Editor’s note: This story has been updated to correct a misspelling.

SEATTLE, Washington (KFOR/Storyful) – New surveillance video has been released of a ground service employee, who claimed he had “a few loose screws,” stealing a plane from the Seattle-Tacoma International Airport in Washington, before intentionally crashing it.

The FBI concluded that Richard Russell, 28, acted alone and that there was no threat of terrorism. No one else was on board.

Russell was suicidal and told air traffic controllers during the flight, “I’ve got a lot of people that care about me, and it’s going to disappoint them to hear that I did this. I would like to apologize to each and every one of them. Just a broken guy, got a few screws loose, I guess. Never really knew it until now.”

Without a pilot’s license, Russell stole a Horizon Air Bombardier Q400 turboprop that can carry 76 passengers, at 108-feet-long. Without clearance, he took off and joked around with air traffic controllers, who had pilots telling Russell how to land safely.

“Hey, pilot guy, can this thing do a backflip, you think? I think I’m going to do a barrel roll and it that goes good, then I’ll just go nose down and call it a night,” Russel said.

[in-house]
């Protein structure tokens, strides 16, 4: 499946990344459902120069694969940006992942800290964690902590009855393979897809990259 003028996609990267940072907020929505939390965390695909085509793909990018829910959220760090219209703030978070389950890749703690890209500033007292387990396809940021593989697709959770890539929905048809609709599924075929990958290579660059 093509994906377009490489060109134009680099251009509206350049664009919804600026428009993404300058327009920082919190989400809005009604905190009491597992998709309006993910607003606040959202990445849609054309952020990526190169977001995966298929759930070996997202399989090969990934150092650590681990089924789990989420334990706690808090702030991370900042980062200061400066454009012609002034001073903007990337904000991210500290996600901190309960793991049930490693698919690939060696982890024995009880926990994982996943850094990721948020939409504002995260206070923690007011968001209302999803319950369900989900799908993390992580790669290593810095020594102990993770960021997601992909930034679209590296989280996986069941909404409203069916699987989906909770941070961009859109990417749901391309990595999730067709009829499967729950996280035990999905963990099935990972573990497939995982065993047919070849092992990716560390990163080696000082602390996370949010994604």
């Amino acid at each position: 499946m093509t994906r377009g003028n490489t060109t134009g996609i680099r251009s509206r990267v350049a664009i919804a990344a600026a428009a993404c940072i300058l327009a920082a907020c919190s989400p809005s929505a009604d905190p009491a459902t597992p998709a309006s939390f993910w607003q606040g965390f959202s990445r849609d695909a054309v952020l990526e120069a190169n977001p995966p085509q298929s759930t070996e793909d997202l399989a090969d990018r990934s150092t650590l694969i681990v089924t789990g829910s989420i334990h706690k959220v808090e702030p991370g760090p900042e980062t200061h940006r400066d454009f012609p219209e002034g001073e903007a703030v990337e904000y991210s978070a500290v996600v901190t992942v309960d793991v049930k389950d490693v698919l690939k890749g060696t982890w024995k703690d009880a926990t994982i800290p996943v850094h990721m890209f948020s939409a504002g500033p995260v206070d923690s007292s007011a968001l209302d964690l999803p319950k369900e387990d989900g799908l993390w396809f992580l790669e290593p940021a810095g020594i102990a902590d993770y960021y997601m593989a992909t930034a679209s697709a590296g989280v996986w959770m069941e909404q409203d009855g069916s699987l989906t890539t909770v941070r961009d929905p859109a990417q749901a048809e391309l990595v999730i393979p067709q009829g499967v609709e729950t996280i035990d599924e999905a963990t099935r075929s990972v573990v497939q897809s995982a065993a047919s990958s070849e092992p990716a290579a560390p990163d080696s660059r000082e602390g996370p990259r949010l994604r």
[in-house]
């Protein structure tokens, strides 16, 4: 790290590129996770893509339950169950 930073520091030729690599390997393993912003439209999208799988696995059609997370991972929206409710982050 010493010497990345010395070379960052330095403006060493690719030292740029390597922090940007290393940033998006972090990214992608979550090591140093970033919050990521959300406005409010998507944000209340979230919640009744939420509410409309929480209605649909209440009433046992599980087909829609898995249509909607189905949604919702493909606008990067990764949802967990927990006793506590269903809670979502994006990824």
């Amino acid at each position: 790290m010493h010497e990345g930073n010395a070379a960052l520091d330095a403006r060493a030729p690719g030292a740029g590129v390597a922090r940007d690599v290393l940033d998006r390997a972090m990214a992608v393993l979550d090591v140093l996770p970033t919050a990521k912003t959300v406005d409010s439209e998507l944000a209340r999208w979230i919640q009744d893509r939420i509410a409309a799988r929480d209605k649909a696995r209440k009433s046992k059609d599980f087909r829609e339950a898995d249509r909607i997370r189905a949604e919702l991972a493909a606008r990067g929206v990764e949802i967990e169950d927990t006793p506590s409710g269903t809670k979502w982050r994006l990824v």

Two fighter jets were scrambled from Portland to monitor Russell and protect about 25 people on the island, above which Russell was flying.

About an hour later, after a man captured video of Russell performing what he described as a loop-the-loop, Russell plummeted the plane into an unpopulated and forested area of Ketron Island. Investigators say flight data shows proof the crash was intentional.

“If the pilot had wanted to avoid impact with the ground, he had time and energy to pull the column back, raise the nose, and initiate a climb. Instead, the column remained in a position forward of neutral and moved further forward about six seconds prior to the end of the FDR data,” the FBI concluded.

As a ground service agent for Horizon Air for more than three years, Russell had security clearance and typically loaded bags and towed planes. When the pilots gave landing advice, Russell reportedly replied, “I don’t need that much help, I’ve played some video games before.”

The crash happened August 8th, 2018, but the new surveillance video was just released by the Port of Seattle after a media request.